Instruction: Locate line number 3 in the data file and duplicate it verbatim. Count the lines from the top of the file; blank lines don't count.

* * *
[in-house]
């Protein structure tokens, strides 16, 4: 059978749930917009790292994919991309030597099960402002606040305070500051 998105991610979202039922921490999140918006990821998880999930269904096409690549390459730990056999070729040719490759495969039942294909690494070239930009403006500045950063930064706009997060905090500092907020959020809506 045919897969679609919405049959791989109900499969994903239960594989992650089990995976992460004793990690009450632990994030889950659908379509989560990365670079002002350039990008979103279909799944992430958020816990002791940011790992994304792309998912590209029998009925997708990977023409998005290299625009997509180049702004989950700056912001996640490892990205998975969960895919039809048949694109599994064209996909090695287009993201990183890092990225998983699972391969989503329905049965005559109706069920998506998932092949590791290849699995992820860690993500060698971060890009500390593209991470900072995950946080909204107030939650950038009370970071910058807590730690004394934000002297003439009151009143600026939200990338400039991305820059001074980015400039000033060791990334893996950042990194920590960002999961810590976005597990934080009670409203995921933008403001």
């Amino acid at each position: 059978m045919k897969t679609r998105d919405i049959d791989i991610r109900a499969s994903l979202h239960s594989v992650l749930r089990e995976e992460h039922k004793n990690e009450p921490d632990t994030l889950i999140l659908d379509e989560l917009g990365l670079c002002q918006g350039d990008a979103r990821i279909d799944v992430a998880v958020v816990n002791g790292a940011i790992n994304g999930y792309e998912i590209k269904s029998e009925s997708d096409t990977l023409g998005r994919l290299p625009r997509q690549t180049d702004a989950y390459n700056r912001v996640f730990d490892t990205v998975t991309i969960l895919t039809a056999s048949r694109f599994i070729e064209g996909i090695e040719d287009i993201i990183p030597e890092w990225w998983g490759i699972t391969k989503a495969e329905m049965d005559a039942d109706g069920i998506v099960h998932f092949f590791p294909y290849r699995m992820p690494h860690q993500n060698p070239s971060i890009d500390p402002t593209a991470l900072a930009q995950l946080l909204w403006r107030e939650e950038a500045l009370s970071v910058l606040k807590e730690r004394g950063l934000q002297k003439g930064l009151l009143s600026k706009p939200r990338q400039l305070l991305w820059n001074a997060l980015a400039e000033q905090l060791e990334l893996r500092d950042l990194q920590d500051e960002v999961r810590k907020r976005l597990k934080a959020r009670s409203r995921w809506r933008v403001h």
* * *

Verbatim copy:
């Amino acid at each position: 059978m045919k897969t679609r998105d919405i049959d791989i991610r109900a499969s994903l979202h239960s594989v992650l749930r089990e995976e992460h039922k004793n990690e009450p921490d632990t994030l889950i999140l659908d379509e989560l917009g990365l670079c002002q918006g350039d990008a979103r990821i279909d799944v992430a998880v958020v816990n002791g790292a940011i790992n994304g999930y792309e998912i590209k269904s029998e009925s997708d096409t990977l023409g998005r994919l290299p625009r997509q690549t180049d702004a989950y390459n700056r912001v996640f730990d490892t990205v998975t991309i969960l895919t039809a056999s048949r694109f599994i070729e064209g996909i090695e040719d287009i993201i990183p030597e890092w990225w998983g490759i699972t391969k989503a495969e329905m049965d005559a039942d109706g069920i998506v099960h998932f092949f590791p294909y290849r699995m992820p690494h860690q993500n060698p070239s971060i890009d500390p402002t593209a991470l900072a930009q995950l946080l909204w403006r107030e939650e950038a500045l009370s970071v910058l606040k807590e730690r004394g950063l934000q002297k003439g930064l009151l009143s600026k706009p939200r990338q400039l305070l991305w820059n001074a997060l980015a400039e000033q905090l060791e990334l893996r500092d950042l990194q920590d500051e960002v999961r810590k907020r976005l597990k934080a959020r009670s409203r995921w809506r933008v403001h």